Local childcare centres say they’re ready to care for more children with the help of financial support and strict health and safety protocols.
The expansion of the centres is part of Stage 3 of Ontario’s reopening strategy.
Most centres in the province will be allowed to increase the cohorts of children they are caring for — or the groups of children allowed in one room of the facility at a time — from 10 to 15 beginning Monday. Centres in Toronto, Peel and Windsor, regions which have not yet moved to Stage 3, will stay at cohorts of 10 for the time being.
“This change will allow parents to return to work, and bring the childcare sector to approximately 90 per cent of its operating capacity before the COVID-19 outbreak,” according to a July 13 press release.
“We’re absolutely prepared,” said Brigida Aversa, co-founder and owner of Tiny Hoppers, a daycare and early learning centre which started in Ottawa and now has locations nationwide.
Providers reopened in Stage 2 and were required to have health and safety protocols in place, such as screening those entering the centre for symptoms, logging daily attendance and cleaning toys and equipment frequently.
Centres must also have drop-off and pick-up protocols to allow for physical distancing, as well as a response plan in place if a child, parent or staff member is exposed to COVID-19.
When the province first made the announcement on June 8 that some childcare centres would be able to reopen just a few days later, on June 12, staff and parents worried they wouldn’t have enough time to safely reopen in that short timeframe.
However, with these protocols already in place, the centres are now finding the transition to Stage 3 to be relatively simple.
“I think that opening it in small phases like this has given everybody confidence,” said Aversa, adding that not opening centres to maximum capacity at once “has really helped the teachers getting back into their work routine and practising our safety protocol.”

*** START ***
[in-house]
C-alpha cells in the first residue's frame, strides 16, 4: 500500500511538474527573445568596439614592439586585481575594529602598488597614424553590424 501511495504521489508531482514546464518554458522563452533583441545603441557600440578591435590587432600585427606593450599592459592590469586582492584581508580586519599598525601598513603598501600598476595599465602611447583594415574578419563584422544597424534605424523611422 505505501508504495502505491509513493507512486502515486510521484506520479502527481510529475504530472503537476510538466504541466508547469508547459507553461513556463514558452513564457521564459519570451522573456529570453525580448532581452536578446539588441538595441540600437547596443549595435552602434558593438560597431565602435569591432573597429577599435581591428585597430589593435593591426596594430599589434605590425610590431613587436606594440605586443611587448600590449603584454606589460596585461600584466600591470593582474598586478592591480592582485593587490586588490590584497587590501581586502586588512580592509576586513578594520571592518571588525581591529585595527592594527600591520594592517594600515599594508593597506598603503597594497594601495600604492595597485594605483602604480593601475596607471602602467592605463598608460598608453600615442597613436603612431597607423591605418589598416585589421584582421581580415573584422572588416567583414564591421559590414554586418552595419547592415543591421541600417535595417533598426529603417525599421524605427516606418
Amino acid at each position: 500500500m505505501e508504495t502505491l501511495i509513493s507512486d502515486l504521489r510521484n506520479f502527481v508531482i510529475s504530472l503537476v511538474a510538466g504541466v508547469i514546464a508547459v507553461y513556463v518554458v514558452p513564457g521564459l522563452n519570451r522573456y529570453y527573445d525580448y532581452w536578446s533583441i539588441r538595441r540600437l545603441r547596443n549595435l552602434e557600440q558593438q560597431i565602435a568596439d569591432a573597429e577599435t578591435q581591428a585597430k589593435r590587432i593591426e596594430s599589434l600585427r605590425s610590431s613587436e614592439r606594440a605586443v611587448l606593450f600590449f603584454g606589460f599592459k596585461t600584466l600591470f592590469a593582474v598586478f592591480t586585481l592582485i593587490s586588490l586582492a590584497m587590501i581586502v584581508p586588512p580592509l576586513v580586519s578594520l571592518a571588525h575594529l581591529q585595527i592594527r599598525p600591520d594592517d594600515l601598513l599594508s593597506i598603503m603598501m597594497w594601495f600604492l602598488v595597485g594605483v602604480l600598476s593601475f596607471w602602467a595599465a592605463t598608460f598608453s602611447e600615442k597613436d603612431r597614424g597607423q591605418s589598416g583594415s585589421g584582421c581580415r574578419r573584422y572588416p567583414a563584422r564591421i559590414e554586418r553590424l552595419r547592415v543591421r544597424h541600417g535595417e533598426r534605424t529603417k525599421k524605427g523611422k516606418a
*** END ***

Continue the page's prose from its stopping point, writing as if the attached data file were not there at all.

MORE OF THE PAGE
Susan McLean-Hayes, director of operations at Ottawa’s Carleton Memorial Daycare Centre, said she is grateful to have continued financial support from the government as the centre safely reopens and it isn’t able to earn as much income from smaller cohorts.
“I’m really glad that they’re extending wage subsidies because it is extremely scary to think of that many children coming back, but it’s also scary to not have income coming in when funding dries up,” said McLean-Hayes.
Ontario will provide funding for centres until Aug. 29, to help cover the cost of personal protective equipment and enhanced cleaning costs. Operators can apply for additional federal and provincial funding to assist with costs.
At CMDC, the centre is only able to care for 40 children out of its usual 113, and has had to stop offering part-time care.
Luckily, however, McLean-Hayes said “parents stepped up” to ensure families who have the greatest need for the spots this summer — such as those with a parent who’s an essential worker —have priority.
And while she said she’s glad to help clients who have found it difficult to balance work and parenting during the pandemic, she knows public health needs to be priorized to continue doing so.
“I want us to open up because I don’t want to say no to anybody,” said McLean-Hayes. “I want to be able to go back to work.”
She added: “I just hope when we do go into Stage 3, people recognize that — unless there’s a vaccine — COVID is very prominent and significant and we have to be careful.”
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